Watch out for identity thieves, Barbadians told

Identity theft is big business around the world and Barbados has not escaped unscathed.

This warning from former acting director of the Financial Intelligence Unit (FIU) Guyson Mayers, who has further cautioned that people were in the business of selling personal information every day.

Mayers made the comments during the third annual Barbados Investment & Financial Products showcase at the Central Bank yesterday as he responded to questions from the audience, following a presentation on the topic Anti-Money Laundering – What are the Signs?

He pointed out that the problem of identity theft was not limited to the African continent, noting that just recently people were charged in connection with similar fraudulent activities here.

Guyson Mayers
Guyson Mayers

“I sat on a panel and we submitted a report for the Electoral and Boundaries Commission about a month ago investigating a matter of that nature. A gentleman was found in that office with a large number of documents from the office . . .  That person had, in an attaché case, a number of forms for people who may or may not exist . . . That is one that was discovered and he was charged criminally,” he said.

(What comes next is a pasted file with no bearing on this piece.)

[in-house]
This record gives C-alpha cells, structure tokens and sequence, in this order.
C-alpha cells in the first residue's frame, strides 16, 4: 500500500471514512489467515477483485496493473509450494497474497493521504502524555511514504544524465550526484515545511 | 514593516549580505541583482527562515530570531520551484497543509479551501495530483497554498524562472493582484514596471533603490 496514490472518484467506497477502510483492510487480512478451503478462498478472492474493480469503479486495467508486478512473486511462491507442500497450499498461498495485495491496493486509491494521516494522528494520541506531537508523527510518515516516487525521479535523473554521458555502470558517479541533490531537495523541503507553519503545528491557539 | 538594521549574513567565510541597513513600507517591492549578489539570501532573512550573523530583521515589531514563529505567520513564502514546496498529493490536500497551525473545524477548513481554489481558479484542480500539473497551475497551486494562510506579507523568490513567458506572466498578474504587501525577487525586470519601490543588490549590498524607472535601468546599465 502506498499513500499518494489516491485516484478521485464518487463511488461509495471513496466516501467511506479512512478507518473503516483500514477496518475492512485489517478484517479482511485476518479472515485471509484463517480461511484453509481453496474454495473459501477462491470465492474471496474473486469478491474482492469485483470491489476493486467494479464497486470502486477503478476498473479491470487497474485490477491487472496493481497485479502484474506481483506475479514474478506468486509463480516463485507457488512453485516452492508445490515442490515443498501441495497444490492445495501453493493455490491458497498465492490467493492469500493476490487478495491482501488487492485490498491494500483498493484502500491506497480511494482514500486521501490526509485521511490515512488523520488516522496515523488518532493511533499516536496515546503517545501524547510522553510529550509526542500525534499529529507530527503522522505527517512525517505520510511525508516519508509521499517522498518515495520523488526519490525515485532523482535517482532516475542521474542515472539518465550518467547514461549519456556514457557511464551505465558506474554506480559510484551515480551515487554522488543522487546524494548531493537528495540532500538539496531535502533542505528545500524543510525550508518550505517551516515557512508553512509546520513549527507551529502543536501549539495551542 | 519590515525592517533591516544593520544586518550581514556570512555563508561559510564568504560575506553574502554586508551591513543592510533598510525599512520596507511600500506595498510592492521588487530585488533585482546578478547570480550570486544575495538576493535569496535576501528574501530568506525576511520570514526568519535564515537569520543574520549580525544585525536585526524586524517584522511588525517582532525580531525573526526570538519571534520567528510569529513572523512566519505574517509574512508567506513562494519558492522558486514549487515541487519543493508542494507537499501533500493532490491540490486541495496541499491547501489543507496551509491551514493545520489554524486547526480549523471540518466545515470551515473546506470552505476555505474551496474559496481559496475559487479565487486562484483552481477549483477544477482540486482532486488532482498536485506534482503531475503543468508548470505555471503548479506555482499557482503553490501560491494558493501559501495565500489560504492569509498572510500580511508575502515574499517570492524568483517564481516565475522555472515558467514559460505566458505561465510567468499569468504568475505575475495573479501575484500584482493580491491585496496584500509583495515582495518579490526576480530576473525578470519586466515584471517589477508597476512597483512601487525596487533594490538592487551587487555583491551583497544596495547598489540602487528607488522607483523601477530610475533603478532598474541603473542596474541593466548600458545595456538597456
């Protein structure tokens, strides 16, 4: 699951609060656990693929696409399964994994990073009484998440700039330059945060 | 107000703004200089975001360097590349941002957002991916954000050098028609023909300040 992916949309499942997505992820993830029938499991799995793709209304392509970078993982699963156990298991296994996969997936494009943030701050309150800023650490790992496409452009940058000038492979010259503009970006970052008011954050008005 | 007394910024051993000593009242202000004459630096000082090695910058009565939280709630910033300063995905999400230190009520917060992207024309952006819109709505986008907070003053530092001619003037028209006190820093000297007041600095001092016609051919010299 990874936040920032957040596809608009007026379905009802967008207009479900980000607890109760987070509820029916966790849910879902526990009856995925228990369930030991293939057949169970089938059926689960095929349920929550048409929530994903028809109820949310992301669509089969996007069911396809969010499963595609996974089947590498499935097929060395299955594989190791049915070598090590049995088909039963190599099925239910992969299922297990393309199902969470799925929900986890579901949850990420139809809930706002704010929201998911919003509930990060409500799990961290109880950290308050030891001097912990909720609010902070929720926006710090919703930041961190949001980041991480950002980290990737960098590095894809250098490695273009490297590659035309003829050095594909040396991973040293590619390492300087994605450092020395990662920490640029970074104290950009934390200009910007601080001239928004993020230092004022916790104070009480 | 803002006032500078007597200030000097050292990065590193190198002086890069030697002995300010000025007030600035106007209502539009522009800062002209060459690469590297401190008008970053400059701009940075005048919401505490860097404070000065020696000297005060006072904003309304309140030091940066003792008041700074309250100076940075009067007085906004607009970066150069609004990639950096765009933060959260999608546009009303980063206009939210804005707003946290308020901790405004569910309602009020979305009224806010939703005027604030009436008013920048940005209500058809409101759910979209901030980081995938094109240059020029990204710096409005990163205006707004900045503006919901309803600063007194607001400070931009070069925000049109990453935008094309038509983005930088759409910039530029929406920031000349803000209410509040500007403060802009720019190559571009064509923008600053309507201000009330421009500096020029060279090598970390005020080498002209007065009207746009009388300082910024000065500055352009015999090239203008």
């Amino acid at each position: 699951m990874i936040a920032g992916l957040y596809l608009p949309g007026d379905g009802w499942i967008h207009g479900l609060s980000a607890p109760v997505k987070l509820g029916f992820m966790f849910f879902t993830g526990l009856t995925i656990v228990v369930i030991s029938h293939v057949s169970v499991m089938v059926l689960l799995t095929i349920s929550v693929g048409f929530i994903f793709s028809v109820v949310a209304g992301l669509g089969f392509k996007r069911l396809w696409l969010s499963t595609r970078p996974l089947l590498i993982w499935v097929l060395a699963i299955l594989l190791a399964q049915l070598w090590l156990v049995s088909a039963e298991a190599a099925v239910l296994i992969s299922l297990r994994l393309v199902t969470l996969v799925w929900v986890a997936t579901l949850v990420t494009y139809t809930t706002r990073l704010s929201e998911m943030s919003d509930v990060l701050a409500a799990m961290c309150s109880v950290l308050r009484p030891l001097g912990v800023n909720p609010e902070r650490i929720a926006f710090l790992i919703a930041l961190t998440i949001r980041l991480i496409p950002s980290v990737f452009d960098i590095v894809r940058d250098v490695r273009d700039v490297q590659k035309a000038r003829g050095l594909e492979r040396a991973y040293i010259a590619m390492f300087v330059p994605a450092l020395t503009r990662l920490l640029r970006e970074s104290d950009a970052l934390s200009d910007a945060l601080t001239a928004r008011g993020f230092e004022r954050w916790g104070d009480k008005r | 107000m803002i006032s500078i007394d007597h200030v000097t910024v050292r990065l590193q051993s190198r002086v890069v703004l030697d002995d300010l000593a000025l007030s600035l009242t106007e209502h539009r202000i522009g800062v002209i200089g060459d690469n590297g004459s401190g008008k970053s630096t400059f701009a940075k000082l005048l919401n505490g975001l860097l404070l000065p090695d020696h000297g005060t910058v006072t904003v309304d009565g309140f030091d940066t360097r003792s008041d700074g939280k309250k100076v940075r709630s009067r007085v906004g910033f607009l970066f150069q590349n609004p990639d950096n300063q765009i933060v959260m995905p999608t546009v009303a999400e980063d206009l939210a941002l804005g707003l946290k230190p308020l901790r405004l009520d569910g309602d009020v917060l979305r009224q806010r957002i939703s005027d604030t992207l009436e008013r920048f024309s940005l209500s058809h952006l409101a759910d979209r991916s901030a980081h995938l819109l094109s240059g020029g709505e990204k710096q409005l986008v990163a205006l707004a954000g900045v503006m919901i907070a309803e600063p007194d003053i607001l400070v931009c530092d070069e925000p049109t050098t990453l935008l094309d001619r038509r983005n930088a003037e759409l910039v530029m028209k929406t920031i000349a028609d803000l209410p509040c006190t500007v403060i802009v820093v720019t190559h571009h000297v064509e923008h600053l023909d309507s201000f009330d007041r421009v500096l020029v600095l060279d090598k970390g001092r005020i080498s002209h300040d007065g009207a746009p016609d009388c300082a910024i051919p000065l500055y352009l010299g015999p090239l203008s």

However, he said many victims of identity theft in Barbados were not willing to go to court with evidence.

Warning Barbadians to be vigilant and careful with their personal information, the former Royal Barbados Police Force officer also revealed that, “about five years ago, wearing a different hat I came across a set of IDs for two Jamaicans who were in Barbados having Barbados ID cards.

“So how did they get them? I didn’t figure out how they got them. So it is not uncommon. It is not uncommon at all,” he stressed.

“The real objective is to get identity information from you . . . Your identity information is so important. [Some] people that you do business with everyday sell your identification for money to other business people in Barbados and if you are significant they will sell it outside of Barbados too,”
warned Mayers.

“You may wonder why you bought [a certain brand of] powder last week and all of a sudden [that company] is sending you advertisements on other things that they sell or other manufacturers of powder or sending you their brand of powder to purchase. How do you think they know you are interested in powder? The person you bought your powder from sold your information to them and it [could be] happening every day in Barbados. So your identify is important,” he added.

While he did not provide statistics on how widespread the issue was in Barbados, in response to queries about emails requesting personal information, Mayers said people were using individuals’ personal information to not only destroy their credit, but to make purchases “and do all sorts of things that you have no knowledge of”.

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